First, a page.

Class of 1937
Prep distance running legend Gerry Lindgren was an unlikely success story, if you consider his first experiences in the sport. He didn’t even like running at first and was the self-proclaimed slowest on the team. He wanted to quit early in his first year of high school in 1961-62 (10th grade). Had it not been for his coach at Rogers (Spokane, Wash.), Tracy Walters, Lindgren’s story in the sport might have stopped there.
But Walters took him aside and said that by working harder than anyone else on the team, he could inspire others and make them better. Inspire others, he thought, he very much wanted to do that. So Lindgren started throwing himself into the lead during workouts, even if it meant suffering at the end. He also started piling on extra miles and running further and further on a weekly basis – more than 150 miles many weeks.
By his junior year, teammates – as well as the opposition – were catching up to the fast-starting Lindgren less and less frequently. He was getting incredibly aerobically fit and developing more courage. A turning point came that summer in 1963. Lindgren had won the state XC meet the previous fall, then lowered his mile to 4:18. He was invited to an All-Star race that included the standout Tracy Smith. Lindgren now not only had more endurance, but was able to launch all-out sprints in mid-race and still recover. In a wild race, he beat Smith at the tape with a PR 4:12.9 and now realized he could beat almost anyone.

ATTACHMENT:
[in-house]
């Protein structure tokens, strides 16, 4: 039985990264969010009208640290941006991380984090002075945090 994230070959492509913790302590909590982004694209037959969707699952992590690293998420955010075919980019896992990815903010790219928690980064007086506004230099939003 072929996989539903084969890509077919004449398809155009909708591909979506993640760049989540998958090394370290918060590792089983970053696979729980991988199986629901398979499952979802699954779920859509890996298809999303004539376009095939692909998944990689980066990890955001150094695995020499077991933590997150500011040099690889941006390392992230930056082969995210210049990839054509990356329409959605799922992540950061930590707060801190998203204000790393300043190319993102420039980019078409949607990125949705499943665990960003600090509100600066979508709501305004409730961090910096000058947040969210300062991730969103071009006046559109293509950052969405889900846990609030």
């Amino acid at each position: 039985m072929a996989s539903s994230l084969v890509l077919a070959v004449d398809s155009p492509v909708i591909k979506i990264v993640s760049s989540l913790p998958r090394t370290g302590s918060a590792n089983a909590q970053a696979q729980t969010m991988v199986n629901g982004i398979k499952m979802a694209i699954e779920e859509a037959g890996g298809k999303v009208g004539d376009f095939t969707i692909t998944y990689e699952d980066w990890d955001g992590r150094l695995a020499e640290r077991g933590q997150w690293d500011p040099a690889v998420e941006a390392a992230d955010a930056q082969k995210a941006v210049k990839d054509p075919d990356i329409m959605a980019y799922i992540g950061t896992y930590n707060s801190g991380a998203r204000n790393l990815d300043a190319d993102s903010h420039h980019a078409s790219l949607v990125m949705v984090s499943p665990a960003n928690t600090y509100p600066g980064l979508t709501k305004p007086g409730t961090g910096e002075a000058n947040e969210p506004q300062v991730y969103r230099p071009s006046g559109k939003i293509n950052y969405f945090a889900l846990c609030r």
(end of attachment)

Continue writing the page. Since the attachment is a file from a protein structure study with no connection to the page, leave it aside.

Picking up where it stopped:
After another unbeaten XC season his senior year of 1963-64, and months more of mega-mileage, Lindgren was invited to run indoor 2-mile races against elites in California and came up with an incredible trio of HS national records: 9:00.0, 8:46.0 and finally 8:40.0 (8:06.3 3k) on Feb. 15 in a narrow defeat to world-record-holder Ron Clarke of Australia at San Francisco’s Cow Palace. The 8:06.3 and 8:40.0 would not be broken until 2013. Lindgren set yet another indoor record, 13:37.8 for 3M, in taking 4th at AAU seniors.
Outdoors, the fireworks came in the summer – with several prep records at 3M/5,000m and 6M/10,000m. Lindgren’s most significant highlights were his 5,000m mark of 13:44.0 at Compton – unbroken until Galen Rupp in 2004; his 29:17.6 10,000m record victory in an amazing dual meet performance against Russian Olympians before 50,000 wildly cheering fans at the L.A. Coliseum; and a 4:01.5 mile in Jamaica – nearly joining Ryun in the sub-4:00 prep milers club.
In September, the official HS season over, Lindgren won the Olympic Trials 10,000m for the 1964 Tokyo Games in October. He was considered a medal contender, but an ankle injury limited him to 9th – still the greatest Olympic long distance performance by an American male that young. He was the 1964 Track and Field News HS Athlete of the Year.
Lindgren continued on to Washington State, winning a record 11 NCAA championships before he was through and tying with Tokyo Olympic champ Billy Mills during a spectacular 27:11.6 6-mile world record at the 1965 AAU nationals.
Did You Know?
In an interview, Gerry Lindgren reported that he once ran as far as 380 miles in a single week after college.